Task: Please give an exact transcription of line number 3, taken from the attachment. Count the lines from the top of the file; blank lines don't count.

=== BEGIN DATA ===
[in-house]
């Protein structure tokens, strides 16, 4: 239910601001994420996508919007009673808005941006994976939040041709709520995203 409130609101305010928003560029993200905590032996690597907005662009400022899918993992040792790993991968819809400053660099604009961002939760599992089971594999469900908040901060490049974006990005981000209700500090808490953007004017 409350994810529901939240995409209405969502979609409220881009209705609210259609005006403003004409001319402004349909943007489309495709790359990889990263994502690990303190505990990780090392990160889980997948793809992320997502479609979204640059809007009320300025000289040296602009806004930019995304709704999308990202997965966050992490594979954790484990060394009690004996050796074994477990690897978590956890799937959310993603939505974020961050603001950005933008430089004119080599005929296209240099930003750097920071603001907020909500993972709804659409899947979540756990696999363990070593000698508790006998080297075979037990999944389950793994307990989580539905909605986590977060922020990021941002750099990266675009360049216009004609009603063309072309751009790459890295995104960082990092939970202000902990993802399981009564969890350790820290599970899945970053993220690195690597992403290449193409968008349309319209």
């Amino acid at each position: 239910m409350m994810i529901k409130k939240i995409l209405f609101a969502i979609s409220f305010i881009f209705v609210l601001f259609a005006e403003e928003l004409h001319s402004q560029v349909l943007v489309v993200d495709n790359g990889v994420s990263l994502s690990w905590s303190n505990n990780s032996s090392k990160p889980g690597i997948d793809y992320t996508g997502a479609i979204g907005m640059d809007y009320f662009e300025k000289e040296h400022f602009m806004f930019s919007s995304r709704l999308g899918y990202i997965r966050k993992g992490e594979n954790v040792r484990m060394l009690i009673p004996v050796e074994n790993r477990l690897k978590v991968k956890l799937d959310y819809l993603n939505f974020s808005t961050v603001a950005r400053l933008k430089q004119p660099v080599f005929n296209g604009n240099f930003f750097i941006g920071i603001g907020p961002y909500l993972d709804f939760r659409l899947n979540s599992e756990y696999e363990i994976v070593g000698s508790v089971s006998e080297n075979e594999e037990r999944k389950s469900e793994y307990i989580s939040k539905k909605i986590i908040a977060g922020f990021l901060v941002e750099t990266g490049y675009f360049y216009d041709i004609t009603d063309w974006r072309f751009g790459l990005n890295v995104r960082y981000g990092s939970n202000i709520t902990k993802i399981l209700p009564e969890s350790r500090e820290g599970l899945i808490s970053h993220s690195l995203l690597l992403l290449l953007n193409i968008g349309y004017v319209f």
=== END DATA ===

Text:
């Amino acid at each position: 239910m409350m994810i529901k409130k939240i995409l209405f609101a969502i979609s409220f305010i881009f209705v609210l601001f259609a005006e403003e928003l004409h001319s402004q560029v349909l943007v489309v993200d495709n790359g990889v994420s990263l994502s690990w905590s303190n505990n990780s032996s090392k990160p889980g690597i997948d793809y992320t996508g997502a479609i979204g907005m640059d809007y009320f662009e300025k000289e040296h400022f602009m806004f930019s919007s995304r709704l999308g899918y990202i997965r966050k993992g992490e594979n954790v040792r484990m060394l009690i009673p004996v050796e074994n790993r477990l690897k978590v991968k956890l799937d959310y819809l993603n939505f974020s808005t961050v603001a950005r400053l933008k430089q004119p660099v080599f005929n296209g604009n240099f930003f750097i941006g920071i603001g907020p961002y909500l993972d709804f939760r659409l899947n979540s599992e756990y696999e363990i994976v070593g000698s508790v089971s006998e080297n075979e594999e037990r999944k389950s469900e793994y307990i989580s939040k539905k909605i986590i908040a977060g922020f990021l901060v941002e750099t990266g490049y675009f360049y216009d041709i004609t009603d063309w974006r072309f751009g790459l990005n890295v995104r960082y981000g990092s939970n202000i709520t902990k993802i399981l209700p009564e969890s350790r500090e820290g599970l899945i808490s970053h993220s690195l995203l690597l992403l290449l953007n193409i968008g349309y004017v319209f």